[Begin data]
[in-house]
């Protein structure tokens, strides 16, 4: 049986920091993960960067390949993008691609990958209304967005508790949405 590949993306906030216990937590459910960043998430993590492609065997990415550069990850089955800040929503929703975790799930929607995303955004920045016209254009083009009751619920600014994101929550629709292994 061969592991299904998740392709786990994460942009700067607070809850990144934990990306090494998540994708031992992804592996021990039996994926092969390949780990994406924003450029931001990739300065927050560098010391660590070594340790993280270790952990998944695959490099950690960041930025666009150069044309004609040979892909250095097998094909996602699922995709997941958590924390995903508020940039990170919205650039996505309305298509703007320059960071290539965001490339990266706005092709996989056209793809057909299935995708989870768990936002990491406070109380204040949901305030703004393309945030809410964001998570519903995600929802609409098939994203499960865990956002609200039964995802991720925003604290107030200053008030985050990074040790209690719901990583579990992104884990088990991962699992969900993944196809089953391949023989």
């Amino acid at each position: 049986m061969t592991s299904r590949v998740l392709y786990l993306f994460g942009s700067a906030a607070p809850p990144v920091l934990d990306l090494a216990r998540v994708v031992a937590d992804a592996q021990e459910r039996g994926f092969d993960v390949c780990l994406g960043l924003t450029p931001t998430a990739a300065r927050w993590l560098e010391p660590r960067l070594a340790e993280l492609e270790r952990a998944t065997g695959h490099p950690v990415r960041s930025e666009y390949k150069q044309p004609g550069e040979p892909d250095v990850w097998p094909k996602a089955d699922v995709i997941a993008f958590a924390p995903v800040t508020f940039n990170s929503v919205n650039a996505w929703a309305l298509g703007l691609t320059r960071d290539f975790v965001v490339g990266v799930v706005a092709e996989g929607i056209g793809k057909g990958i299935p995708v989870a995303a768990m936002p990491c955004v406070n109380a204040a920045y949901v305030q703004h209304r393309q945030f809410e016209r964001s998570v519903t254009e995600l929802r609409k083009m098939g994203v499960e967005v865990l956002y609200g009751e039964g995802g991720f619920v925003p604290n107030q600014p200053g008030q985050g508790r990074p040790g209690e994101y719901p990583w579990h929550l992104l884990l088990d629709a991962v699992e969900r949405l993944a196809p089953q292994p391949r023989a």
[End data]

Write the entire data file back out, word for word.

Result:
[in-house]
């Protein structure tokens, strides 16, 4: 049986920091993960960067390949993008691609990958209304967005508790949405 590949993306906030216990937590459910960043998430993590492609065997990415550069990850089955800040929503929703975790799930929607995303955004920045016209254009083009009751619920600014994101929550629709292994 061969592991299904998740392709786990994460942009700067607070809850990144934990990306090494998540994708031992992804592996021990039996994926092969390949780990994406924003450029931001990739300065927050560098010391660590070594340790993280270790952990998944695959490099950690960041930025666009150069044309004609040979892909250095097998094909996602699922995709997941958590924390995903508020940039990170919205650039996505309305298509703007320059960071290539965001490339990266706005092709996989056209793809057909299935995708989870768990936002990491406070109380204040949901305030703004393309945030809410964001998570519903995600929802609409098939994203499960865990956002609200039964995802991720925003604290107030200053008030985050990074040790209690719901990583579990992104884990088990991962699992969900993944196809089953391949023989």
């Amino acid at each position: 049986m061969t592991s299904r590949v998740l392709y786990l993306f994460g942009s700067a906030a607070p809850p990144v920091l934990d990306l090494a216990r998540v994708v031992a937590d992804a592996q021990e459910r039996g994926f092969d993960v390949c780990l994406g960043l924003t450029p931001t998430a990739a300065r927050w993590l560098e010391p660590r960067l070594a340790e993280l492609e270790r952990a998944t065997g695959h490099p950690v990415r960041s930025e666009y390949k150069q044309p004609g550069e040979p892909d250095v990850w097998p094909k996602a089955d699922v995709i997941a993008f958590a924390p995903v800040t508020f940039n990170s929503v919205n650039a996505w929703a309305l298509g703007l691609t320059r960071d290539f975790v965001v490339g990266v799930v706005a092709e996989g929607i056209g793809k057909g990958i299935p995708v989870a995303a768990m936002p990491c955004v406070n109380a204040a920045y949901v305030q703004h209304r393309q945030f809410e016209r964001s998570v519903t254009e995600l929802r609409k083009m098939g994203v499960e967005v865990l956002y609200g009751e039964g995802g991720f619920v925003p604290n107030q600014p200053g008030q985050g508790r990074p040790g209690e994101y719901p990583w579990h929550l992104l884990l088990d629709a991962v699992e969900r949405l993944a196809p089953q292994p391949r023989a």